Quote of the day
I found this at Danny Miller's blog and it fits perfectly into my, I-don't-belong-anywhere neurosis. Indeed, I laughed out loud when I saw it. A hearty, straight from the gut, recognizing myself type of laugh. Don't you love those kinds of recognitions? Being married into a family that is not Jewish is a blessing for me. That way I can participate in Christmas as if I belong. Growing up in Rhodesia where the dominant white culture was Christian, I was always longing to participate in Christmas, but always felt left out. It was the perfect feed in and confirmation for my already developing childhood feeling of not belonging anywhere. But nowadays I seem to flow in and out of different cultures with ease, and more than that, I enjoy the participation – at times feeling as if I truly belong, and at others as an outsider looking in. Both are comfortable and enjoyable feelings for me now. Indeed, I have become a cultural traveler, and rejoice in the freedom it brings me: the freedom to choose for myself.
Most of religion is about rituals and traditions. Some are worthy just because they encourage generosity of spirit and compassion for all humankind. Others are barbaric and nonsensical. It has always been important for me to understand them and acquaint myself with their meanings, because it was a way for me to learn about the similarities of people through their differences: differences of expressing the same kinds of emotions, beliefs or values.
I seek out the kernels of kindness and compassion, giving and forgiveness in any of the religious rituals and celebrate them with glee.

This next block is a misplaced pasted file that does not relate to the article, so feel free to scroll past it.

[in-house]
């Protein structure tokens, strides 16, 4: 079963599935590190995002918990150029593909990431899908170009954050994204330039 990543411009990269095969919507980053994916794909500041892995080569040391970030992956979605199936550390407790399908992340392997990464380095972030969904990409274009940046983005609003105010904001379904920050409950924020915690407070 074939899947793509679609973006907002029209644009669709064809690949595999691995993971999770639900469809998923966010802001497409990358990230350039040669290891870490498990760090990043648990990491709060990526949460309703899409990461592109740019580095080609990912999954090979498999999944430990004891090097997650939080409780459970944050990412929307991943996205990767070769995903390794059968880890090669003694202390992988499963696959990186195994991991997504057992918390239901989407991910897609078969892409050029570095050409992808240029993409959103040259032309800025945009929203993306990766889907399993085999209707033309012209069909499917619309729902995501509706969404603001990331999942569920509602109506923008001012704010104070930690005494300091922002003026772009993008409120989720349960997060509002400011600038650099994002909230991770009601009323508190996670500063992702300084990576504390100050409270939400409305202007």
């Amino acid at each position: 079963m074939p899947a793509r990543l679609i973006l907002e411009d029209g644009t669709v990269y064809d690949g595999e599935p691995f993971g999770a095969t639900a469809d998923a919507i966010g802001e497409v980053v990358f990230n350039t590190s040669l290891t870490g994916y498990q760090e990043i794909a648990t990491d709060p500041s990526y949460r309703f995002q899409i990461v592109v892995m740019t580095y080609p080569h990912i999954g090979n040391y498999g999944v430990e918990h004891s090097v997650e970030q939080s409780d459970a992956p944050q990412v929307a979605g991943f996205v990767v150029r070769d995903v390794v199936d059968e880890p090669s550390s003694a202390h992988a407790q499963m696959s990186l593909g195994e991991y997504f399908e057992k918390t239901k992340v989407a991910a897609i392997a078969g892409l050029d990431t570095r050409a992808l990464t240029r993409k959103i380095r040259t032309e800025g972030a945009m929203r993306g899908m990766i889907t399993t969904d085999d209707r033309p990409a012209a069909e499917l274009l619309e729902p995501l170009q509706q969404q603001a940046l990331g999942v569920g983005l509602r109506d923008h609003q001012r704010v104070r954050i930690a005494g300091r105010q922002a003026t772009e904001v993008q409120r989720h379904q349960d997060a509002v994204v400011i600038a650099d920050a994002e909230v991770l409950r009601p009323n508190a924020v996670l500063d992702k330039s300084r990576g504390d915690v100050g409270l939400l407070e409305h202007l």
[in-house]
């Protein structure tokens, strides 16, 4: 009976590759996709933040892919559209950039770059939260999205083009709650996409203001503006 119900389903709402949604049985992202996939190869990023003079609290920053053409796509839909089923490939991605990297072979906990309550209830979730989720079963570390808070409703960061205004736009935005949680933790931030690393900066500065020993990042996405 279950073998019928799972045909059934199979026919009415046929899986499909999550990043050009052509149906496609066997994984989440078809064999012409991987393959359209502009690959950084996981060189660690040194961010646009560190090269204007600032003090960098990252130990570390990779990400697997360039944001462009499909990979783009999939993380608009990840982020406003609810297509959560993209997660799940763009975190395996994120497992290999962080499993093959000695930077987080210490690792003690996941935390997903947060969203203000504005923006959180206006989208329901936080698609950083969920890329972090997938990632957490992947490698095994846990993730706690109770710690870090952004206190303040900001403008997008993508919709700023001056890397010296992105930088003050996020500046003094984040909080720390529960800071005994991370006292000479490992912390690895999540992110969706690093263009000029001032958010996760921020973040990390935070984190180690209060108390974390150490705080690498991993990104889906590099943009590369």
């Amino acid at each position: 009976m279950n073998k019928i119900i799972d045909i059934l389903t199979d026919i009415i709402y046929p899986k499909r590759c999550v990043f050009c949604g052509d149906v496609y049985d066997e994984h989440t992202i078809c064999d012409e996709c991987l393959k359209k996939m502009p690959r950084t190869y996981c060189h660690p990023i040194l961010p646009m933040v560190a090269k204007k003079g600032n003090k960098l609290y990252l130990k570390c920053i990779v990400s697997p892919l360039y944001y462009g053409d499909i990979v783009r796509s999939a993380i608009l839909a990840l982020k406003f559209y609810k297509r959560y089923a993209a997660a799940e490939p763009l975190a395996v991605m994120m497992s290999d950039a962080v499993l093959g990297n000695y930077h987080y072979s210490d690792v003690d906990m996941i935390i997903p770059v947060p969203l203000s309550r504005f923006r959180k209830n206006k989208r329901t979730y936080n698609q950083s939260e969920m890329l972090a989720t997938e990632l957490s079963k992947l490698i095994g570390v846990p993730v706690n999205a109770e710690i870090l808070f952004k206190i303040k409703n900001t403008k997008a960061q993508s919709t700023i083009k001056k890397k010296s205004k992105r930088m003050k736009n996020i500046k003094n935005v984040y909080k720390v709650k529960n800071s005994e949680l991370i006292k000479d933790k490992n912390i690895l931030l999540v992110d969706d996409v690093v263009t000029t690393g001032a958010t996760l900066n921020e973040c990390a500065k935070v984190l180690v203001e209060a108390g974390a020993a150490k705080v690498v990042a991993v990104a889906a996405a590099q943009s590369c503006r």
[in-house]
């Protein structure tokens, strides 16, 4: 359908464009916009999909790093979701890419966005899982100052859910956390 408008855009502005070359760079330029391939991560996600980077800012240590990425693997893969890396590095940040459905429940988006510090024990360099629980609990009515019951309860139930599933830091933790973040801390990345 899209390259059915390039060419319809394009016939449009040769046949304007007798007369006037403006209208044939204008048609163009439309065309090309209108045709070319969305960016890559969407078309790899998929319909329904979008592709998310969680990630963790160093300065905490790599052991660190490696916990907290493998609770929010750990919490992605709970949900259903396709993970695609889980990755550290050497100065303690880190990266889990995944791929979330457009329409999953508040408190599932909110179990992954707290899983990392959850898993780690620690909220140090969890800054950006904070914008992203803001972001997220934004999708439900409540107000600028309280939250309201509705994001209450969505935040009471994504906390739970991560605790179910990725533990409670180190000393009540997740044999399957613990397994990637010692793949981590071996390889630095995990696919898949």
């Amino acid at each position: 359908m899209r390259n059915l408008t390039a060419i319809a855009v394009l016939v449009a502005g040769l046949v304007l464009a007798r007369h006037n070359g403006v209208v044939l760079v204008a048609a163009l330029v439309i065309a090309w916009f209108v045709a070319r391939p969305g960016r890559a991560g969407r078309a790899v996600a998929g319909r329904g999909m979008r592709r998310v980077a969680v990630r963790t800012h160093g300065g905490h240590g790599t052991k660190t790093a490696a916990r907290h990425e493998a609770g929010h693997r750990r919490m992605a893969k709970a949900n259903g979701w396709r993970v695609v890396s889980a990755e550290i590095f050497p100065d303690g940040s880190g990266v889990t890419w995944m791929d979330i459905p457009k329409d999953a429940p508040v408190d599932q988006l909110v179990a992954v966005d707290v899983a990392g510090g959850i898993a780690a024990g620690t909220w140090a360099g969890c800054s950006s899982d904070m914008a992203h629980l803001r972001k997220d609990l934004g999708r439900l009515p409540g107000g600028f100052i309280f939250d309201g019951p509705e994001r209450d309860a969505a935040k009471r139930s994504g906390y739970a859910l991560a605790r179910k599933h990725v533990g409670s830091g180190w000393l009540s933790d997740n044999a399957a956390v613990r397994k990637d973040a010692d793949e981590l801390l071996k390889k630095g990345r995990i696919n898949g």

Whenever I look at this old photograph of myself as a child, I recognize the inherent hope and joy we are all born with, before the harshness of life manipulated us to believe in and expect disappointment – sucked out the joy and replaced it with bitterness and mistrust, hopelessness and sorrow. As I become older, I seek out joyousness in celebrations. I keep my inner eye focused on the child-like joy in those mischievous eyes of the young child in my photograph, and work to regain my birth right of joyous happiness and playfulness.
Mother Teresa had some excellent quotes about some of this:
- Let us always meet each other with smile, for the smile is the beginning of love.
- If we have no peace, it is because we have forgotten that we belong to each other.
- Joy is a net of love by which you can catch souls.
So, bring it all on! Gentle twinkling trees adorned with ornaments, each one holding a memory, a symbol of what has gone before, telling the family story over and over again, lighting candles on a wintry eve – or any festival of light that symbolizes the miracle of life, rebirth and redemption. I will participate and rejoice in it all, or even in just sitting silently watching the snow fall on the old oak tree by my window as birds rush to the feeder.